|Seized rhino horns at the Hong Kong Customs and Excise Department.|
It has been recently reported that a total of seven countries may lose their privilege to legally trade endangered species after U.N conservation delegates came to an agreement on Thursday to punish them for lacking strict laws or failure to report on their illegal wildlife trade. These countries include Comoros, Guinea-Bissau, Nepal, Paraguay, Rwanda, the Solomon Islands, and Syria, whose suspensions were favored by the consensus among the delegates will go into effect on October 1. According to Juan Carlos Vasquez, a spokesman for the U.N office that controls the agreement, the suspensions would prevent the seven countries from legally trading any of the 35,000 species managed by the Convention on the International Trade of Endangered Species (CITES). Committees to the week-long meeting of CITES in Geneva agreed to place suspensions on the seven countries based on their lack of national enactments for controlling the wildlife trade. The meeting's attendees also agreed to place suspensions based on the countries' failure to properly report what they are doing to regulate the lucrative trade, as required to do under the CITES treaty.
|Mountain gorilla in Virunga National Park|
However, it is said that the seven countries could avoid the penalties and losing the possibility of losing millions of dollars in commerce either by framing a required legislation or turning in missing annual reports to CITES by October 1. CITES states that about 97 percent of the species it controls are commercially traded for building materials, clothing, collections, food, forest products, fuel, health care, ornaments, religious items, trophy hunting, and other things. The other three percent are usually banned. It estimates that the controlled wildlife trade is between $350 million and $530 million a year, or almost $2.2 billion over four years from 2006 to 2010. During that time period, the logging of the big leaf mahogany estimated for $168 million in trade. By volume, American black bears, Malaysian box turtles, Senegal parrots, and South American gray foxes were among the most traded. The wildlife trade monitoring network, Traffic, estimates that the commercial trade of wildlife has increased sharply from around $160 billion a year in the early 1990s. But the multibillion-dollar trade is a growing problem, and environmentalists state that the reason is due to the nations' failure to conduct severe penalties for traffickers or implement wildlife laws that are already on the books. The delegates are expected to consider a proposal to resume legal ivory trade as an effort to stop the recent surge in Africa's elephant poaching. The proposal, which is asserted in a CITES-commissioned report, would establish a centralized system to allow for ivory sale from elephants that either died of natural causes or trophy hunting, or culled for ecological reasons. In addition to that, the rise in Africa's rhino poaching is also on the agenda.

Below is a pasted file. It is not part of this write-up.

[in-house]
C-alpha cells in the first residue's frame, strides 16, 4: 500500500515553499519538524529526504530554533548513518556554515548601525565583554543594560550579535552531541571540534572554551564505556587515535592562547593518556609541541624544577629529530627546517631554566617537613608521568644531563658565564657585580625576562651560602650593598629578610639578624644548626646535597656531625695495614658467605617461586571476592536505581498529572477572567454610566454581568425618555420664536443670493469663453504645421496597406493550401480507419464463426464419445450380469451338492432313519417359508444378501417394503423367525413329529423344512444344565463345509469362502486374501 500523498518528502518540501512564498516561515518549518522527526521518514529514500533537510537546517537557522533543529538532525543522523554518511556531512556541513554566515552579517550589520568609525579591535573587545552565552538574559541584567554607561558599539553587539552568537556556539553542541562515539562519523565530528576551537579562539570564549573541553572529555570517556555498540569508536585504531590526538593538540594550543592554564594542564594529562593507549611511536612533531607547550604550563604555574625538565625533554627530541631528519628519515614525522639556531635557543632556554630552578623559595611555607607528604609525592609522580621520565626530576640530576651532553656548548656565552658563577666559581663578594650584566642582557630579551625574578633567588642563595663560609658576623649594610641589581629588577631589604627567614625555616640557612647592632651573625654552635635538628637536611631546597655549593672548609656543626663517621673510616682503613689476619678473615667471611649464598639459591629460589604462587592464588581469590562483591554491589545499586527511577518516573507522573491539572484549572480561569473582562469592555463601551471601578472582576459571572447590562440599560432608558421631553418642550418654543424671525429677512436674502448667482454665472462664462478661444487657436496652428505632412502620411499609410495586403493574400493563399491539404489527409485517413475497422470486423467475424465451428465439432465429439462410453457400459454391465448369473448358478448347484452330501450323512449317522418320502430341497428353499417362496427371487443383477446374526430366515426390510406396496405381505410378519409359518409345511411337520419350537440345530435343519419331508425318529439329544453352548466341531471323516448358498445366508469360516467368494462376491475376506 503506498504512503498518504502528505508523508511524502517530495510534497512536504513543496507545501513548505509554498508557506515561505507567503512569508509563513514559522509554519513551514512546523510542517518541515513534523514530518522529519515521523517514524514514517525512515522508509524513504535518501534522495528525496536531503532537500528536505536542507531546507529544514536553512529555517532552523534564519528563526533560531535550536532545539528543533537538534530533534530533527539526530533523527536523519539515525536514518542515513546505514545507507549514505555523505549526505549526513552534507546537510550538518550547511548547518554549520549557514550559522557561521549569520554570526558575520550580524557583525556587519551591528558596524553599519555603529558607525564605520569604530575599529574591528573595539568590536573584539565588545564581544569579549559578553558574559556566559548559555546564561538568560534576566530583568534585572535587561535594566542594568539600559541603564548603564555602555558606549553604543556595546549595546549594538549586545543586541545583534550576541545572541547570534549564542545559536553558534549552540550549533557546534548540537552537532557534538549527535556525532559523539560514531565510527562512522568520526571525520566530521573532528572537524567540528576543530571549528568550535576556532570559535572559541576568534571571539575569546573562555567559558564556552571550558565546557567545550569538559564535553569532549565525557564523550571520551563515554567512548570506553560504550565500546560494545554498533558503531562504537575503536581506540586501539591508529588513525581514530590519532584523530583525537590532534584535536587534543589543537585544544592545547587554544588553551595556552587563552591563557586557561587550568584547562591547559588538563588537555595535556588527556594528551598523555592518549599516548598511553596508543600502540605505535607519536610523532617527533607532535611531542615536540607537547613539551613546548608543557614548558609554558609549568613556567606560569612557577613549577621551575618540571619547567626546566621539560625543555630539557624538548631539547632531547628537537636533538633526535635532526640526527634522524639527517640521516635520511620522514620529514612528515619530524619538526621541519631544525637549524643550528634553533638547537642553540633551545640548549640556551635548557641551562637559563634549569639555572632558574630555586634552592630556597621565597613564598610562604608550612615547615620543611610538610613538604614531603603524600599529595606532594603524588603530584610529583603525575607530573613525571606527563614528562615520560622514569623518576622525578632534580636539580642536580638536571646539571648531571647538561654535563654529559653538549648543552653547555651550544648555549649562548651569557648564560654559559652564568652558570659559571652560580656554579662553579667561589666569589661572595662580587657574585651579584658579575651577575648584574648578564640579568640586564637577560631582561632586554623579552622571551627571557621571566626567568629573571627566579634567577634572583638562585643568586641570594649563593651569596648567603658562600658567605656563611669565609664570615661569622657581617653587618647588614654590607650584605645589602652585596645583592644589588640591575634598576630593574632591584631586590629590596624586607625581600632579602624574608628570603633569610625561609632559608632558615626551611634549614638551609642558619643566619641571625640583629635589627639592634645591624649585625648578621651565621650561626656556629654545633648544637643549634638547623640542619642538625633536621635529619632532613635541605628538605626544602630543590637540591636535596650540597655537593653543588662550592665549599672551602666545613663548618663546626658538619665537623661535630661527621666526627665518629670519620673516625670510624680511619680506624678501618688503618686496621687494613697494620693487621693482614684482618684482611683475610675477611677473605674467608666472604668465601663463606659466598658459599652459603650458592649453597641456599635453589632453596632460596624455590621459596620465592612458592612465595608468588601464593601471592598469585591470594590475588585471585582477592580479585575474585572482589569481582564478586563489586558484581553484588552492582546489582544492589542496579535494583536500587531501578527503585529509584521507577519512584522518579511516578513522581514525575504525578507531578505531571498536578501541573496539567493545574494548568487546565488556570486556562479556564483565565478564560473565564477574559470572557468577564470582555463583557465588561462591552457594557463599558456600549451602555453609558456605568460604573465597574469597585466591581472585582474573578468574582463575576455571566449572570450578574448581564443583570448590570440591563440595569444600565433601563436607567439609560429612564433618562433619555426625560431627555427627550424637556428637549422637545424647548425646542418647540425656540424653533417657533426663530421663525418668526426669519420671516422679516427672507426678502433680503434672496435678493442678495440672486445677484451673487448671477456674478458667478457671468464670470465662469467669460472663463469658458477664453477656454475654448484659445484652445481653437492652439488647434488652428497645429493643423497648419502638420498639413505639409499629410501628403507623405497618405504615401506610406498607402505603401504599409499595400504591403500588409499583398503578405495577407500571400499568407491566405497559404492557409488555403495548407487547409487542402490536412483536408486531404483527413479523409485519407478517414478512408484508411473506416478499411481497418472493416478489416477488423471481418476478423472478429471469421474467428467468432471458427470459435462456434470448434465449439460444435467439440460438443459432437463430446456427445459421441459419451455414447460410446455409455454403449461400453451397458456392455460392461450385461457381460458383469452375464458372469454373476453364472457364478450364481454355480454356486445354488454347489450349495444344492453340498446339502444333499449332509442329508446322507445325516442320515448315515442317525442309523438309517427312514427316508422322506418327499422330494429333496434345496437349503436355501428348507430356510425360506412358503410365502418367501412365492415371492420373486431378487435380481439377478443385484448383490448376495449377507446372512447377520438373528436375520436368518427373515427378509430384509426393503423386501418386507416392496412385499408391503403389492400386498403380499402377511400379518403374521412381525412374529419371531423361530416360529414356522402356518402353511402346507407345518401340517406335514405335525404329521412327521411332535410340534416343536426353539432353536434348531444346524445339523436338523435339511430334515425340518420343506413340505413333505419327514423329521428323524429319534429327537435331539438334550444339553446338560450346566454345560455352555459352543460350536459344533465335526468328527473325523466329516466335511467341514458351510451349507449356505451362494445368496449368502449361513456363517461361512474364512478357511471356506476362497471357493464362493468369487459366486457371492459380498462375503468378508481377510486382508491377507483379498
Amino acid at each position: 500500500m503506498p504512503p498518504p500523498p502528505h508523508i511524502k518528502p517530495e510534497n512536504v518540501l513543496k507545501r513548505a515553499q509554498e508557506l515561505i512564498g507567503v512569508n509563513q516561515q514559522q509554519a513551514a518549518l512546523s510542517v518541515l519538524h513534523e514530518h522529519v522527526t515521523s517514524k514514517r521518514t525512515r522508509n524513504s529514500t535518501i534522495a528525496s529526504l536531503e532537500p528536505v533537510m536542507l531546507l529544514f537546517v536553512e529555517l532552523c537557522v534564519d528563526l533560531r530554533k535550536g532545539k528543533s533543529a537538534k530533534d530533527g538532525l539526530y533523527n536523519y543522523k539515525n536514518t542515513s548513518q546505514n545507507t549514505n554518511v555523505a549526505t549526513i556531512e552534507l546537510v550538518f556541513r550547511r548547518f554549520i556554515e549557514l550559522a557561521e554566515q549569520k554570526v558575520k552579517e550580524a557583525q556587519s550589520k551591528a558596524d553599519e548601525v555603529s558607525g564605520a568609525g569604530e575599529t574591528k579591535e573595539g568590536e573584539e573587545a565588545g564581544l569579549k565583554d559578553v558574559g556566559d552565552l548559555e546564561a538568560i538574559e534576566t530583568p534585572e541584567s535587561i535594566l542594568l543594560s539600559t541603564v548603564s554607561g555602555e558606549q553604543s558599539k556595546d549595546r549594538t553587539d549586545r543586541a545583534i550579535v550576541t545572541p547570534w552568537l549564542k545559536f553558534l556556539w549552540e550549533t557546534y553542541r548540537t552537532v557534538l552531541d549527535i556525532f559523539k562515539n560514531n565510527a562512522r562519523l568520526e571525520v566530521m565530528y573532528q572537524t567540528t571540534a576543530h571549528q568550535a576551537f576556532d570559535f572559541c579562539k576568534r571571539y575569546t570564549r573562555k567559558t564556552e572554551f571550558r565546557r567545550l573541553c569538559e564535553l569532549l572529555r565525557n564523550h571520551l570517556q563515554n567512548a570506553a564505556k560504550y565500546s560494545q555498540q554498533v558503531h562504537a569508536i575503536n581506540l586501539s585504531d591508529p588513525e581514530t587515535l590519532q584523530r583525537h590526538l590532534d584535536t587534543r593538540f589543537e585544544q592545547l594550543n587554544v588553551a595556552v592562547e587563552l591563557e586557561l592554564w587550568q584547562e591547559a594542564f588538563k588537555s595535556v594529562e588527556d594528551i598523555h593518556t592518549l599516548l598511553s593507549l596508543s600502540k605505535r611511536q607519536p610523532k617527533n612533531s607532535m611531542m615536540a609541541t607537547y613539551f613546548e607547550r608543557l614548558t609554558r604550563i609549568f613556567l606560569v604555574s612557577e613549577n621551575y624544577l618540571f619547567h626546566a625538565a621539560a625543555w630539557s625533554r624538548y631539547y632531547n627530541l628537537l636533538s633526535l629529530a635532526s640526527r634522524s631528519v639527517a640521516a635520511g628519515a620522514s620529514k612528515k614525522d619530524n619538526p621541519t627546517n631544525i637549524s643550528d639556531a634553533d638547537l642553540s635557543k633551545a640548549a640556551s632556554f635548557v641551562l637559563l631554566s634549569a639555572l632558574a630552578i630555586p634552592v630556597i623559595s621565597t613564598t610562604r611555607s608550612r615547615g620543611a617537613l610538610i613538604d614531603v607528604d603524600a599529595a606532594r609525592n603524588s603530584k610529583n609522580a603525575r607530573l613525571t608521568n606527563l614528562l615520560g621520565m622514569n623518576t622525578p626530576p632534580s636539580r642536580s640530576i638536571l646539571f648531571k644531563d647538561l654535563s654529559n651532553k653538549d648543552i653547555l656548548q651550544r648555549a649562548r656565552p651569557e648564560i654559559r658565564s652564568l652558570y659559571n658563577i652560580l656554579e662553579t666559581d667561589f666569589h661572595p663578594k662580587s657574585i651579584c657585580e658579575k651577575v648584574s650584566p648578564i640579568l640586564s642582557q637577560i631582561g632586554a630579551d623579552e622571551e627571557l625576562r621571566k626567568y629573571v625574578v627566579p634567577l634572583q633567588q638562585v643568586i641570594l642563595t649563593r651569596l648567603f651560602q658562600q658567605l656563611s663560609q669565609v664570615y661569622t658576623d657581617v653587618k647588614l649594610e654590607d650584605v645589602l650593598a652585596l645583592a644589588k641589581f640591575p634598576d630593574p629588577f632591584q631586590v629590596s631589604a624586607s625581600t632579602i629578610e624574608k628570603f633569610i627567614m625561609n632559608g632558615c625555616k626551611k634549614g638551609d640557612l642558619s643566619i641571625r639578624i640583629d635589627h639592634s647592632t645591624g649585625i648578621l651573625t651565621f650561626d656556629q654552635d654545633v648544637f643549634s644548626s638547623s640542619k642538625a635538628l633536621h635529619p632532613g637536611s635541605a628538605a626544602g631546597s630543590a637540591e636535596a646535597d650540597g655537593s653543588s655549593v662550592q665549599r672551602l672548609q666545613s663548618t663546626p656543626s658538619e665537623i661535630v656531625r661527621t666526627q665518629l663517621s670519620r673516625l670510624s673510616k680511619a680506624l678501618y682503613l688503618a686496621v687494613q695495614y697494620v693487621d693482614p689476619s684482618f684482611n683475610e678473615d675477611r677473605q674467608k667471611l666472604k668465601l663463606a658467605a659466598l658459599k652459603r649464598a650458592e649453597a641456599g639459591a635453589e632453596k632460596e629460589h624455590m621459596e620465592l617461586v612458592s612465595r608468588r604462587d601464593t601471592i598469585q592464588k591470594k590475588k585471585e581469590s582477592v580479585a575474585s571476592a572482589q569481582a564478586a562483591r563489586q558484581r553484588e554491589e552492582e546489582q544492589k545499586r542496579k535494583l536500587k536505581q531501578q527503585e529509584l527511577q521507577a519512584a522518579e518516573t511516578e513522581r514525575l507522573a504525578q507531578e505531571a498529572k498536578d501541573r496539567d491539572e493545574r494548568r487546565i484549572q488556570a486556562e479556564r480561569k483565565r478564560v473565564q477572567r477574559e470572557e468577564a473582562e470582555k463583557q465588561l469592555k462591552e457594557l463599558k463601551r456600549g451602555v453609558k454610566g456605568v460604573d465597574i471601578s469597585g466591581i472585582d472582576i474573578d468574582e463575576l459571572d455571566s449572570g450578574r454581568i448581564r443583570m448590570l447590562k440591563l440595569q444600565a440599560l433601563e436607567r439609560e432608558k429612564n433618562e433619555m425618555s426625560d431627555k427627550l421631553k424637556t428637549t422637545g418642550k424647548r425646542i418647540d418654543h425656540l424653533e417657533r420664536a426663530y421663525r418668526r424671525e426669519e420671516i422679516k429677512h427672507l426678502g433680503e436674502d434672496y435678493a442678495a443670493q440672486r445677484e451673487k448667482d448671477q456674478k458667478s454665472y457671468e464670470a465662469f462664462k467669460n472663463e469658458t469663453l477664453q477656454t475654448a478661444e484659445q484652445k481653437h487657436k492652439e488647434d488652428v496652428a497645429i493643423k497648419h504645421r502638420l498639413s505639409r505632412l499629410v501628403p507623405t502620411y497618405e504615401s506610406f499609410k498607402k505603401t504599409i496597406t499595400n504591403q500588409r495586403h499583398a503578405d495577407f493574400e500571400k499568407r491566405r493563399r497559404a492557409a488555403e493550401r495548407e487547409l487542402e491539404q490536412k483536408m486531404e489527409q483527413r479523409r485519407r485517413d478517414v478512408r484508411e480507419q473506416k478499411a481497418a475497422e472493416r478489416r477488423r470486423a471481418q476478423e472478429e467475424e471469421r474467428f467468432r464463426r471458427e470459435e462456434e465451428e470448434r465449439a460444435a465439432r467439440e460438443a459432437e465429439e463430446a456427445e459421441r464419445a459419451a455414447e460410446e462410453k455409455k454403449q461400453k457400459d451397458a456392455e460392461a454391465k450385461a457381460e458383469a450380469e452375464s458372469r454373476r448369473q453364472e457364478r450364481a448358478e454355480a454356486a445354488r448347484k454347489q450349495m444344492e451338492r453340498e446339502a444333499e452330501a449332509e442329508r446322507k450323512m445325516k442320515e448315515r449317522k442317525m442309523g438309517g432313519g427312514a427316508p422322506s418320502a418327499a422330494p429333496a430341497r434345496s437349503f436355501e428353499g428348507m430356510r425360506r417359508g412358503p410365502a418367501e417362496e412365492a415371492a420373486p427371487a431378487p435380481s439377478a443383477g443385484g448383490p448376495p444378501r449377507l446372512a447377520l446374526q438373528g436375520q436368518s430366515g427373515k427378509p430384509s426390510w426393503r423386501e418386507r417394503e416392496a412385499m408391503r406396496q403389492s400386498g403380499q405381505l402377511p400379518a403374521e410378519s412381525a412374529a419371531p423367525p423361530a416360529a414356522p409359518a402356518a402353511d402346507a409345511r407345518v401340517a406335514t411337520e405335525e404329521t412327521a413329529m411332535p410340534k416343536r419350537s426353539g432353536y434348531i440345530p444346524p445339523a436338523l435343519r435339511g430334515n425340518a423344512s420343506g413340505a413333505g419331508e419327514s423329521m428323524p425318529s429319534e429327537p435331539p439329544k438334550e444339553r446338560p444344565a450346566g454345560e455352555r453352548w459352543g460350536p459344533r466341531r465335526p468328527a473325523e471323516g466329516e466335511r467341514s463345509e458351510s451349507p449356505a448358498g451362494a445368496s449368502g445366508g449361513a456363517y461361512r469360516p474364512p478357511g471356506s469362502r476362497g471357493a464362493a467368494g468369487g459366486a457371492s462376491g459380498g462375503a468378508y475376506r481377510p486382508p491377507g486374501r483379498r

|A pair of tigers in one of Vietnam's several tiger farms|
I'm very much surprised to see that a handful of countries are facing this unusual penalty of being disallowed to trade endangered species. Based on the article, the reasons for coming up with this punishment imposed on these nations is because they do not have stiff laws against the ongoing threat of the illegal wildlife trade and the failure to report any illicit activities related to this ongoing threat. I think this news should serve as a warning, as well as a wake-up call, for other countries around the world that have a similar reputation of enforcing weak laws against the wildlife trade and failing to report any activities related it. One of those could be Vietnam, whose so-called "tiger farms" have been labeled as major hubs for the illegal wildlife trade by the World Wildlife Fund. In addition to that, the delegates who had agreed to impose the penalties on these seven nations, have also started focusing on the resumption of the ivory trade as a way to battle elephant poaching in Africa. The objectives of this plan is to allow selling of ivory from elephants that have died either of natural causes, or as a result of trophy hunting and ecological culling. In my opinion, this plan should be looked over by the governments of various African countries where elephants live. Meanwhile, I believe the main objective is to target poachers and other operators of the illegal wildlife trade. In order to do so, various countries where the threat of poaching and wildlife smuggling persists should impose harsh penalties against these wildlife crimes and report any such activities. Otherwise, they would face similar consequences like these seven countries featured in this news.
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